FCC plans public awareness blitz about digital TV transition
- By William Jackson
- Aug 18, 2008
The Federal Communications Commission (FCC) today announced a six-month digital TV public awareness marathon that will take commissioners to 80 communities across the country before the Feb. 17, 2009, deadline for ending analog TV broadcasts.
'The next six months is going to be challenging for all of us,' FCC Chairman Kevin Martin said in announcing the program.
The February deadline is set in stone ' or at least in statute ' and the transition to digital TV is necessary for establishing a nationwide public safety network that would link federal, state and local emergency response agencies. That network already is facing challenges other than getting broadcasters to vacate the necessary spectrum. An effort earlier this year to auction the spectrum to a carrier that would provide the public safety network failed to attract meaningful bids and the FCC probably will have to try again to auction the spectrum.
The commissioners will split up and visit the communities identified as being most at risk for disruption. Those are communities where more than 100,000 households, or at least 15 percent of households in a community, rely solely on over-the-air signals for TV service. Martin announced a schedule that would take commissioners to 23 cities from Anchorage, Alaska, to Atlanta by the end of the year. They intend to visit the remaining cities by the Feb. 17 deadline.
Congress recently repurposed $12 million of the FCC's budget to fund the program; Martin said it is likely the commission will go back to Congress to ask for an additional $20 million if a continuing appropriation is considered for FCC prior to passage of a fiscal 2009 budget.
The broadcast transition was mandated in the Digital Television Transition and Public Safety Act of 2005, which set a 'firm deadline' for analog spectrum recovery. Full power TV stations will have to give up the radio frequency spectrum now used for analog broadcasts and switch to digital signals on new frequencies. This will provide more efficient use of spectrum and enable services such as high definition TV. Generally viewers who have cable or satellite TV service or who have televisions capable or receiving digital signals will not be affected. However, viewers with antennas who receive an over-the-air signal will need to get a new television or a digital converter box, and might need to replace the antenna as well.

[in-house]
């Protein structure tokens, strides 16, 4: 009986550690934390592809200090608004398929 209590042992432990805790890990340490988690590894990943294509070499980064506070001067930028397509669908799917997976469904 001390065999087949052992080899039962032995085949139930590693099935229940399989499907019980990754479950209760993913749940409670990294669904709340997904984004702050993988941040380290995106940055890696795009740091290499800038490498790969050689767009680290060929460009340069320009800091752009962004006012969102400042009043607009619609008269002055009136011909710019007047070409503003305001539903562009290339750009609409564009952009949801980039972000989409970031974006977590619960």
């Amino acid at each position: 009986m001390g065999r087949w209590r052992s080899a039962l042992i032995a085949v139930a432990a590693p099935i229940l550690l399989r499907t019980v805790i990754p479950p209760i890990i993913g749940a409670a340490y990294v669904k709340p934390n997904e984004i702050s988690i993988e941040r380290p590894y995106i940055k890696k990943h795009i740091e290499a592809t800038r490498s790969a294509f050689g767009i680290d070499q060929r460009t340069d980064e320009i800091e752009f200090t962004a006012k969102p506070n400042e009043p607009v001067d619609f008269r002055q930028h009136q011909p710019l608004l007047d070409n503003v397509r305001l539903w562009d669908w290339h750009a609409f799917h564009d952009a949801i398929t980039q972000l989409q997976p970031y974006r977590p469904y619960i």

Congress has authorized up to $1.5 billion for a coupon program to help viewers pay for converter boxes.
FCC has selected Wilmington, N.C., as a test city and, five stations there will switch to digital signals on Sept. 8, although they will have the option of switching back to analog in the event of an emergency. The FCC also is working with the National Association of Broadcasters to organize what it called 'soft tests' in which stations temporarily switch off analog signals as a practical test viewer readiness for digital signals. More than 30 stations have conducted such tests.
The FCC auction earlier this year of the 700-MHz portion bands now occupied by TV broadcasters was a financial success, with total bids of more than $19.5 billion for 1,099 licenses in five bands, far outstripping the $10 billion reserve set by the FCC. Much of this spectrum will be used by commercial carriers to provide new types of IP-based mobile broadband services that could accommodate data and full Internet access as well as voice traffic.
However, bidding on the D block of spectrum to be used for the public safety network stalled early in the auction with one bid at $472 million ' far below the minimum price of $1.3 billion set for it. Bidders apparently have been scared off by the cost and difficulty of building out a single nationwide network, a large part of which would be used exclusively by first responders in state, local and public safety agencies around the country. During emergencies, public safety agencies would receive priority on all segments of the D block network, but details of the sharing agreements were to be worked out only after the auction, which proved to be one of the stumbling blocks.
Other options for developing the network are being considered. Among the choices are direct federal funding or possibly breaking up the spectrum into a number of regional licenses.
William Jackson is a Maryland-based freelance writer.